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We introduce exact methods for the simulation of sample paths of one-dimensional diffusions with a discontinuity in the drift function. Our procedures require the simulation of finite-dimensional candidate draws from probability laws related to those of Brownian motion and its local time, and are based on the principle of retrospective rejection sampling. A simple illustration is provided.
Giant ragweed has been increasing as a major weed of row crops in the last 30 yr, but quantitative data regarding its pattern and mechanisms of spread in crop fields are lacking. To address this gap, we conducted a Web-based survey of certified crop advisors in the U.S. Corn Belt and Ontario, Canada. Participants were asked questions regarding giant ragweed and crop production practices for the county of their choice. Responses were mapped and correlation analyses were conducted among the responses to determine factors associated with giant ragweed populations. Respondents rated giant ragweed as the most or one of the most difficult weeds to manage in 45% of 421 U.S. counties responding, and 57% of responding counties reported giant ragweed populations with herbicide resistance to acetolactate synthase inhibitors, glyphosate, or both herbicides. Results suggest that giant ragweed is increasing in crop fields outward from the east-central U.S. Corn Belt in most directions. Crop production practices associated with giant ragweed populations included minimum tillage, continuous soybean, and multiple-application herbicide programs; ecological factors included giant ragweed presence in noncrop edge habitats, early and prolonged emergence, and presence of the seed-burying common earthworm in crop fields. Managing giant ragweed in noncrop areas could reduce giant ragweed migration from noncrop habitats into crop fields and slow its spread. Where giant ragweed is already established in crop fields, including a more diverse combination of crop species, tillage practices, and herbicide sites of action will be critical to reduce populations, disrupt emergence patterns, and select against herbicide-resistant giant ragweed genotypes. Incorporation of a cereal grain into the crop rotation may help suppress early giant ragweed emergence and provide chemical or mechanical control options for late-emerging giant ragweed.
A microchannel plate was used as an ion sensitive detector in a commercial helium ion microscope (HIM) for dark-field transmission imaging of nanomaterials, i.e. scanning transmission ion microscopy (STIM). In contrast to previous transmission HIM approaches that used secondary electron conversion holders, our new approach detects forward-scattered helium ions on a dedicated annular shaped ion sensitive detector. Minimum collection angles between 125 mrad and 325 mrad were obtained by varying the distance of the sample from the microchannel plate detector during imaging. Monte Carlo simulations were used to predict detector angular ranges at which dark-field images with atomic number contrast could be obtained. We demonstrate atomic number contrast imaging via scanning transmission ion imaging of silica-coated gold nanoparticles and magnetite nanoparticles. Although the resolution of STIM is known to be degraded by beam broadening in the substrate, we imaged magnetite nanoparticles with high contrast on a relatively thick silicon nitride substrate. We expect this new approach to annular dark-field STIM will open avenues for more quantitative ion imaging techniques and advance fundamental understanding of underlying ion scattering mechanisms leading to image formation.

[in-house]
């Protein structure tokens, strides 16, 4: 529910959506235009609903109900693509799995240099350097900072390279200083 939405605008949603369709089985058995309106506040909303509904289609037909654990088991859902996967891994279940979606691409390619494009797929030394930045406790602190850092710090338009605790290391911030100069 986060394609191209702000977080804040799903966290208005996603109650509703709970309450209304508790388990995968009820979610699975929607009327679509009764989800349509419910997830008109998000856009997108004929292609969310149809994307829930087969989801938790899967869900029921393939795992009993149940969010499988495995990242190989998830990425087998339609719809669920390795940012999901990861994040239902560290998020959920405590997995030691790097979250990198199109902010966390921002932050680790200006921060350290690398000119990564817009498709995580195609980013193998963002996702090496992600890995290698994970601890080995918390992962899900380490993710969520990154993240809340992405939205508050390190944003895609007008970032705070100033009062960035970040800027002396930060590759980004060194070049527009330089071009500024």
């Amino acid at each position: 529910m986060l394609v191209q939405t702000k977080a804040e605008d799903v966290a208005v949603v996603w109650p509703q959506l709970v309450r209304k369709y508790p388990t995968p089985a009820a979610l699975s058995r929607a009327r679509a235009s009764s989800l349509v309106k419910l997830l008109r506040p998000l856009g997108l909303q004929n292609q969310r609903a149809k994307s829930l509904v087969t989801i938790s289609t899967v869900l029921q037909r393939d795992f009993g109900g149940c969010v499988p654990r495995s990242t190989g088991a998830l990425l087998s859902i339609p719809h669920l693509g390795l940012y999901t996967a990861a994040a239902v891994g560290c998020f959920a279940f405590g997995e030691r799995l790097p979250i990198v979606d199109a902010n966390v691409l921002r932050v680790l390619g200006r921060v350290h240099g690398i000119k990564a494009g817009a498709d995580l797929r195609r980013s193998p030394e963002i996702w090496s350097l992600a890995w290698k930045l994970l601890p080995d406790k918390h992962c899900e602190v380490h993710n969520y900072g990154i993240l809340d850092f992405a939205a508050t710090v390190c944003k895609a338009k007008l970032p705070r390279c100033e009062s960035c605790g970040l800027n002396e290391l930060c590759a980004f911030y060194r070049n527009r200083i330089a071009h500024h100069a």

Recent studies suggest that sand can serve as a vehicle for exposure of humans to pathogens at beach sites, resulting in increased health risks. Sampling for microorganisms in sand should therefore be considered for inclusion in regulatory programmes aimed at protecting recreational beach users from infectious disease. Here, we review the literature on pathogen levels in beach sand, and their potential for affecting human health. In an effort to provide specific recommendations for sand sampling programmes, we outline published guidelines for beach monitoring programmes, which are currently focused exclusively on measuring microbial levels in water. We also provide background on spatial distribution and temporal characteristics of microbes in sand, as these factors influence sampling programmes. First steps toward establishing a sand sampling programme include identifying appropriate beach sites and use of initial sanitary assessments to refine site selection. A tiered approach is recommended for monitoring. This approach would include the analysis of samples from many sites for faecal indicator organisms and other conventional analytes, while testing for specific pathogens and unconventional indicators is reserved for high-risk sites. Given the diversity of microbes found in sand, studies are urgently needed to identify the most significant aetiological agent of disease and to relate microbial measurements in sand to human health risk.
Australia has a long history of establishing protected areas and they are now the cornerstones of its national and regional conservation strategies, covering over 13% of the country. There are large regional variations in levels of coverage, with most large protected areas placed far from dense human populations and away from productive agricultural land. Most of the recent growth in coverage has been driven by Indigenous Protected Areas and private protected areas, a trend that is likely to increase in the future. It is difficult to say how effective protected areas are in conserving biodiversity due to shortcomings in monitoring and evaluation, but the data that exist show that biodiversity outcomes are variable and that management effectiveness could be substantially improved. Threats to the protected area system are currently increasing with strong government pressure to allow extractive industries, such as mining, logging and grazing, and damaging recreational uses such as hunting to occur on land that is currently protected. If this trend continues, the future holds a great deal of uncertainty for Australia’s protected areas.